USS Plymouth (1844)
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|Builder:||Boston Navy Yard|
|Laid down:||date unknown|
|In service:||circa 3 April 1844|
|Out of service:||20 April 1861|
|Fate:||scuttled, 20 April 1861|
|Length:||147 ft (45 m) (lbp)|
|Beam:||38 ft 1 in (11.61 m)|
|Depth of hold:||17 ft 2 in (5.23 m)|
|Armament:||four 8” shell guns
eighteen 32-pounder guns
USS Plymouth was a sloop-of-war constructed and commissioned just prior to the Mexican-American War. She was heavily gunned, and traveled to Japan as part of Commodore Matthew C. Perry’s effort to force Japan to open her ports to international trade. She also served in European and Caribbean waters and, later in her career, she was used to train midshipmen.
Plymouth was the first ship of the United States Navy to be named for Plymouth, Massachusetts, a town on Plymouth Bay, about 35 mi (56 km) southeast of Boston, Massachusetts. Plymouth was founded by the Pilgrims in 1620.
Built in Boston
After over a year in European waters, she sailed westward and arrived at New York City on 4 October 1846.
Following service on the U.S. East Coast, Plymouth departed New York City, 13 February 1848, for the Far East, returning to Norfolk, Virginia, from the East Indies on 29 January 1851. On 23 August 1851 she stood out from Hampton Roads, Virginia, bound once again for the Orient.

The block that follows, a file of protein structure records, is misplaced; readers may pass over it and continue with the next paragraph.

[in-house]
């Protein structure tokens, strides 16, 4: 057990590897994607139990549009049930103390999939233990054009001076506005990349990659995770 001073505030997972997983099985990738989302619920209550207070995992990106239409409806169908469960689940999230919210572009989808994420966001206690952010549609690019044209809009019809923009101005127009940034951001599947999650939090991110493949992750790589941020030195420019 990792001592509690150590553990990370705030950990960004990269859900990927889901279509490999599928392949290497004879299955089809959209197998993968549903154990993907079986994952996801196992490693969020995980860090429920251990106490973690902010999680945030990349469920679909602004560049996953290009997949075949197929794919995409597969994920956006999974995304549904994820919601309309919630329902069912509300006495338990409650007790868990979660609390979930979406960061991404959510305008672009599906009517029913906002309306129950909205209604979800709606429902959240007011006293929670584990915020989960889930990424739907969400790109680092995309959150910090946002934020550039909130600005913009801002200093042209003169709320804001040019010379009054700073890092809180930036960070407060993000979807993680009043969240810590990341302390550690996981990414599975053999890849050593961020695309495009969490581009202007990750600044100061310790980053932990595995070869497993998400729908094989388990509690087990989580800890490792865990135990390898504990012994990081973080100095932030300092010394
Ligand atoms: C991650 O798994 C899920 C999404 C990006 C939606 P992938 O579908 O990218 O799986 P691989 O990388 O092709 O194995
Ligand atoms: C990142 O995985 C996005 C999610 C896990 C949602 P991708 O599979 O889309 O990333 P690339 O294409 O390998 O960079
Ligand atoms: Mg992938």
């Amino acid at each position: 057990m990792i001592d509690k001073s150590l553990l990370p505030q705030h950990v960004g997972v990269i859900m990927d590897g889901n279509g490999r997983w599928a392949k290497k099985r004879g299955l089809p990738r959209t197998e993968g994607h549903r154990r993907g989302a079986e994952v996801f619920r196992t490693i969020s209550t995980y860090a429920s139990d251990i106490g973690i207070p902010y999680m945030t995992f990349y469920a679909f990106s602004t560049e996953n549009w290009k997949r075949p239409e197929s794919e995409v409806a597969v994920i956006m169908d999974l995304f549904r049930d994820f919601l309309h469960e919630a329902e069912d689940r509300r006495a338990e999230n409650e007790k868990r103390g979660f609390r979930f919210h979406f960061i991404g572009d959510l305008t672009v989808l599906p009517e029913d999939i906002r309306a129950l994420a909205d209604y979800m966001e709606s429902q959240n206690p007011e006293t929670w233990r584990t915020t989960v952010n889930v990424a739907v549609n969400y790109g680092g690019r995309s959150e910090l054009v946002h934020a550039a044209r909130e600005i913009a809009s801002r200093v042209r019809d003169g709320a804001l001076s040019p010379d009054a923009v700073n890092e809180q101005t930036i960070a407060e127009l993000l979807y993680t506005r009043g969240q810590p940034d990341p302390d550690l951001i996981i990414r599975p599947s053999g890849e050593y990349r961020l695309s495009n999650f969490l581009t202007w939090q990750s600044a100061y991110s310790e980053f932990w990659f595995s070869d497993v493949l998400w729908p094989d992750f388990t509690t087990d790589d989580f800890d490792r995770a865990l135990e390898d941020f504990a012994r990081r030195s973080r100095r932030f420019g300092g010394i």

After duty on the East India Squadron, she joined Commodore Matthew C. Perry's expedition to Japan, entering Edo Bay on 8 July 1853 and departing on 17 July. She returned in February of the following year and before heading home put into Shanghai where she sent a party ashore to support a coordinated British-American expedition against hostile forts in the area.
Returning to Norfolk, Virginia, 11 January 1855, Plymouth began an extended tour in the Atlantic Ocean. Assigned as a midshipmen training ship during the summers of 1855 and 1856, she tested new ordnance under the command of Commander John A. Dahlgren in 1858 and resumed duties as a training ship for midshipmen during the summers of 1859 and 1860.
American Civil War
Plymouth was at Norfolk, Virginia, for repairs during the secession crises in the winter of 1860–1861. After Virginia seceded from the Union, she was burned and scuttled there, 20 April 1861, to prevent her capture by the forces of the Confederate States of America when the Norfolk Navy Yard fell into their hands.